Orlando, Fla., February 8, 2013 – SUVmax (Maximum Standardized Uptake Value) may be a significant and clinically independent marker to indicate progression-free survival in stage I non-small cell lung cancer (NSCLC) patients treated with stereotactic body radiation therapy (SBRT), according to research being presented at the 2013 Cancer Imaging and Radiation Therapy Symposium. This Symposium is sponsored by the American Society for Radiation Oncology (ASTRO) and the Radiological Society of North American (RSNA).
SUVmax is measured via PET/CT scan after patients have been injected with radioactive sugar (glucose). Quantifying the SUV of suspicious lesions can aid the identification of early stage tumors because cells that take in greater than normal amounts of radioactive glucose have a higher likelihood of being tumor cells. The highest concentration of radioactive glucose represents SUVmax. Previous studies have been able to correlate SUVmax to the growth rate of tumors, which indicates that tumors with higher SUVmax will more likely be more rapidly growing and will therefore be tumors that are more difficult to treat, may recur or may metastasize more frequently.
This study included 95 medically inoperable NSCLC patients from October 2005 through May 2011, with a median age of 77 years. All patients had peripheral tumors, and no patient had been previously treated for lung cancer. Prior to SBRT treatment, all patients had an PET/CT scan with documented pretreatment SUVmax assessment. SBRT fractionation was 60 Gy in three (3) fractions with a median treatment time of six days (range of three to 21 days). With a median follow-up of 15 months, median overall survival was 25.3 months and progression-free survival was 40.3 months. Tumor control, overall and progression-free survival were derived utilizing the Kaplan-Meier method, and Cox proportional hazards regression was performed to determine whether SUVmax, age, Karnofsky Performance Status, gender, tumor size/T-stage or smoking history influenced outcomes.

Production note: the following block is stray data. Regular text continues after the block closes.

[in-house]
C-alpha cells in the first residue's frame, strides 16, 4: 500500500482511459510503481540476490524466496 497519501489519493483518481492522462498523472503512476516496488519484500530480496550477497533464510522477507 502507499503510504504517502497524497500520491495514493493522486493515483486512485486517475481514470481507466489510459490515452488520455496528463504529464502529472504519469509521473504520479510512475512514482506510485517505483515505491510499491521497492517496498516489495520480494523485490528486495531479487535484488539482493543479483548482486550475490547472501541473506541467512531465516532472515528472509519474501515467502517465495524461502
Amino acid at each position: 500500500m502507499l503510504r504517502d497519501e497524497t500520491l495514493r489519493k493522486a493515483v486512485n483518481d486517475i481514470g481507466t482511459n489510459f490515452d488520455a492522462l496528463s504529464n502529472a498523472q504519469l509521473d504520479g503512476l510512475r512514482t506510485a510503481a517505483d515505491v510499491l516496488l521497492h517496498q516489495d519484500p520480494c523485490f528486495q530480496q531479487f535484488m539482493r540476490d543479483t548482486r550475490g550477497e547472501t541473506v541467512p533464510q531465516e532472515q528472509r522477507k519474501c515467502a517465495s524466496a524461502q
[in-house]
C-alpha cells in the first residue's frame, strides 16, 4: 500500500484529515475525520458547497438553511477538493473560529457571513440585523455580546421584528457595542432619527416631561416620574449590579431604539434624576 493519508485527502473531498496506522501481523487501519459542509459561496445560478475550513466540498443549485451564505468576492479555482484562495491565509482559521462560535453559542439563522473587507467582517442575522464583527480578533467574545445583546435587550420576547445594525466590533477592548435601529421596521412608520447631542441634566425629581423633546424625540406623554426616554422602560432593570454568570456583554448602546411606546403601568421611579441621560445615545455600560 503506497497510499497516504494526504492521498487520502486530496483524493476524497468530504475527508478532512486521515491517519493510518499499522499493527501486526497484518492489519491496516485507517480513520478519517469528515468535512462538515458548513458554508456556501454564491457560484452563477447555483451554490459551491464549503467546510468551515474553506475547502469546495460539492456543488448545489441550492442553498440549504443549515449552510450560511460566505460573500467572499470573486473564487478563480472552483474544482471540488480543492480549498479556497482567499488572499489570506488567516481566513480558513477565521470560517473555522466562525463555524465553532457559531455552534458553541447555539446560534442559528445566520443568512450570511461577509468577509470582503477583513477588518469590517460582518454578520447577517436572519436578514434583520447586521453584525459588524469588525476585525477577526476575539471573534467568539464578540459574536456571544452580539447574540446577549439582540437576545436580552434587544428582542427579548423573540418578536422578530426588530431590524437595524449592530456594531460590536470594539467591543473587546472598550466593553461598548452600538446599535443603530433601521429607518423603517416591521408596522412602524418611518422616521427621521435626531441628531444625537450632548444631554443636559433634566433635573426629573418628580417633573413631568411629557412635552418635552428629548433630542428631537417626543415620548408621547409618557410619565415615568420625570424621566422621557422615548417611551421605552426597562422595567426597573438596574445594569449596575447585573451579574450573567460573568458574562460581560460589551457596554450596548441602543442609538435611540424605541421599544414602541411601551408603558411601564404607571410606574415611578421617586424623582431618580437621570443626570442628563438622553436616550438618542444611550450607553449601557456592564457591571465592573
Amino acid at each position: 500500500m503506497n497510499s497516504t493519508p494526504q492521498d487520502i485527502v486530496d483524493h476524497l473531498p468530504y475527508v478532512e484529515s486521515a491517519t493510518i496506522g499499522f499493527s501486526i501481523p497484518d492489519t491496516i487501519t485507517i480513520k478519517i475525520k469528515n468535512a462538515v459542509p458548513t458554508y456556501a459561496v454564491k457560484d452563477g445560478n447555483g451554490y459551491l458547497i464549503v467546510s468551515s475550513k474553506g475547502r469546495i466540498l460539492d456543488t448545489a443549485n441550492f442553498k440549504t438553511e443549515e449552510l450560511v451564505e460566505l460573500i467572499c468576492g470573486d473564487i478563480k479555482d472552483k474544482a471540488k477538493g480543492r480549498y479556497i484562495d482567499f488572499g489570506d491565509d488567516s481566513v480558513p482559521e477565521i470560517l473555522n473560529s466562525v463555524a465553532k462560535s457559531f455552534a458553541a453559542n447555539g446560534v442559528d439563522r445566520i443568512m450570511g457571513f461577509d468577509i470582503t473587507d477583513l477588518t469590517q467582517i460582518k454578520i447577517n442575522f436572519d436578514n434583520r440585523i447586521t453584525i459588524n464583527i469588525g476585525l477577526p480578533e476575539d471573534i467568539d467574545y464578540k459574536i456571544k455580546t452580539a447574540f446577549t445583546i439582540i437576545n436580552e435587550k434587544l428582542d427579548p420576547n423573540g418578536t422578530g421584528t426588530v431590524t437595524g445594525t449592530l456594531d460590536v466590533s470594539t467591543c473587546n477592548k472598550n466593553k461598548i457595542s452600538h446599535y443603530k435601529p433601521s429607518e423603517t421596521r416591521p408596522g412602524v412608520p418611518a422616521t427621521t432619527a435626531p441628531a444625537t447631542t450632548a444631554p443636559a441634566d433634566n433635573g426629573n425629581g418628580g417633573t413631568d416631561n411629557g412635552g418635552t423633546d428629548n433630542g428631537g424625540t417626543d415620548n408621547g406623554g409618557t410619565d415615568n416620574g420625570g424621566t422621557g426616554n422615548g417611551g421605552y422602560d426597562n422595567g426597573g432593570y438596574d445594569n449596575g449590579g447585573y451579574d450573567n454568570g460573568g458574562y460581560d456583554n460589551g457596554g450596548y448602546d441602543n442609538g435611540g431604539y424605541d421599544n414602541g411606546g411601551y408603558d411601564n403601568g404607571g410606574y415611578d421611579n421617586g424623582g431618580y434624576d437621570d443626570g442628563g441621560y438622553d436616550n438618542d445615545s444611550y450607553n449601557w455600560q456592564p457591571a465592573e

"If SUVmax is assessed prior to radiation therapy, specific strategies could be developed to tailor treatments for patients, which would, in turn, provide them with the best chance at a longer and disease-free survival," said Zachary Horne, a 2013 MD candidate at the George Washington University School of Medicine in Washington, D.C., the lead study author and a researcher in the radiation oncology department at the University of Pittsburgh Cancer Institute. "Accurate anatomical and functional imaging and assessment, such as SUVmax, can help us achieve improved outcomes for patients."
The abstract, "Pretreatment SUVmax as a Marker for Progression-Free Survival in Stage I NSCLC Treated with SBRT," will be presented in detail during a scientific session at 8:00 a.m. Eastern time on Saturday, February 9, 2013. To speak with Zachary Horne, call Michelle Kirkwood on February 8-9, 2013, in the Press Office at the Hilton Orlando Lake Buena Vista in the Walt Disney World Resort at 407-560-2314 or email email@example.com.
2013 Cancer Imaging and Radiation Therapy Symposium
Abstracts of Interest News Briefing, Saturday, February 9, 2013, 7:00 a.m. – 7:45 a.m. ET
Oral Presentation: Saturday, February 9, 8:00 a.m. Eastern time